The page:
Bowel Care

What measures can I take to prevent bowel problems as much as possible?

  • Monitor bowel habits—Keep a diary of bowel movements (time, consistency, shape, number of movements, presence of blood, etc.), but remember that not all bowel problems are related to MS.
  • Maintain a regular bowel program if possible—Establish a regular time for emptying the bowels. Unfortunately the disease might block the natural increase in activity of the colon following meals, but 20-30 minutes after breakfast is a good time to try to benefit from the gastro-colic reflex (a reflex that stimulates a wave of contractions in the bowel). Try to wait no more than 2-3 days between bowel movements.
  • Provide privacy when possible—Having to rely on others to be ‘toileted’ at a specific time is a huge barrier to people being able to perform. It can be difficult to have a family member stay around during that time. Provide privacy when you can.
  • Access the right equipment—If your loved one is able, consider using a commode chair or elevated toilet for comfort during the bowel routine. Elevating the knees by placing the feet on a small stool may be helpful. If getting out of bed is not possible, positioning on the left side might help. An occupational therapist or physical therapist can prescribe the right equipment to help the process.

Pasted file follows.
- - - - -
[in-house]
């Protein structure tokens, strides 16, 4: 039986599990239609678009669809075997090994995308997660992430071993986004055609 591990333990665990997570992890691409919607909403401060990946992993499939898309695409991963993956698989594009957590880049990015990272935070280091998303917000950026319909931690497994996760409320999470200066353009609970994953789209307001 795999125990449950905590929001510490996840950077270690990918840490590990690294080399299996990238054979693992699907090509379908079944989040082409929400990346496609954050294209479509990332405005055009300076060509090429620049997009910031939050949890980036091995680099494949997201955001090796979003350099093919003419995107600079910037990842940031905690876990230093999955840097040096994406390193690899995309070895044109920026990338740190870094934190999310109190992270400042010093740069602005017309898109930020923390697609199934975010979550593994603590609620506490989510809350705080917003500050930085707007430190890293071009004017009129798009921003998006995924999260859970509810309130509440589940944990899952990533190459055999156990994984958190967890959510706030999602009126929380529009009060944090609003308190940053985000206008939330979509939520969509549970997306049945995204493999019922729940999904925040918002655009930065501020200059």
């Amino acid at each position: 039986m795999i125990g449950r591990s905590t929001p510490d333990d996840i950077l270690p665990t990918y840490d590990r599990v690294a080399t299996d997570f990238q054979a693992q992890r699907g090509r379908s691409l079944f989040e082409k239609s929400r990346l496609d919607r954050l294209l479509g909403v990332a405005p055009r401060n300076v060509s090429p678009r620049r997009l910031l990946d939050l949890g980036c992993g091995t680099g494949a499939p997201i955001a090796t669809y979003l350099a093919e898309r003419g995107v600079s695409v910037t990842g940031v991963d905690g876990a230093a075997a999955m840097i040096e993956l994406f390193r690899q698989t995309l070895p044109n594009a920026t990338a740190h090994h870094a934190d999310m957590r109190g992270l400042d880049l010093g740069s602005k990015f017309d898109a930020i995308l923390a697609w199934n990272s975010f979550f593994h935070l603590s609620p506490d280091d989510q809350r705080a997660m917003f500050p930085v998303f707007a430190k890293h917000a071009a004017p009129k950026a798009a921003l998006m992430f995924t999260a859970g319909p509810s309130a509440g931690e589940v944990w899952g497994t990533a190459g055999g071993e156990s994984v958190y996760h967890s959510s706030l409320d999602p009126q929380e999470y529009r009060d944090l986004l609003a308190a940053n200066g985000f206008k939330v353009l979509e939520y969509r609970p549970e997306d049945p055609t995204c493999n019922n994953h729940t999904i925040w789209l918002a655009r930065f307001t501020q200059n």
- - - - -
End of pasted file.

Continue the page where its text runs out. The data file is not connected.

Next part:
• Maintain fluid intake—Try to have your loved one drink several glasses of water daily. Cutting back on fluid intake makes constipation worse. Lack of water may harden the stool, making it more difficult to pass. In addition, increased pressure from the stool on the urinary system may increase bladder problems.
  • Encourage drinking something hot as the first beverage in the morning, such as tea or prune juice, to help stimulate a bowel movement. People with MS with swallowing problems should use thickeners as needed. Those with gastric or j-tube should receive water via the tube as recommended by their clinicians.
  • Maintain fibre intake—Eating plenty of fresh fruits and vegetables and whole grain breads and cereals is the best way to maintain the amount of fibre in the diet. Your health care provider may recommend a fibre supplement such as Metamucil®. People with MS with swallowing problems and a feeding tube might need to consult with a nutritionist.
  • Encourage Exercise—If physical activity is not possible, active or passive range of motion may increase bowel motility. Any activity level can promote bowel motion.
  • Be sure your loved one receives a routine colonoscopy (earlier than age 50 if there is a family history of colon cancer).
  • Discuss issues such as persistent rectal bleeding, unexplained severe pain or discomfort, a lump or mass in the abdomen, or extreme fatigue with your GP or gastroenterologist.
  • Perform a medication review—Review medications with the nurse or doctor. Some types of drugs commonly taken in MS are known to cause constipation, and it may be possible to switch to a similar drug that won’t affect the bowels, or perhaps just a change to a different dose of the medication.

 


 

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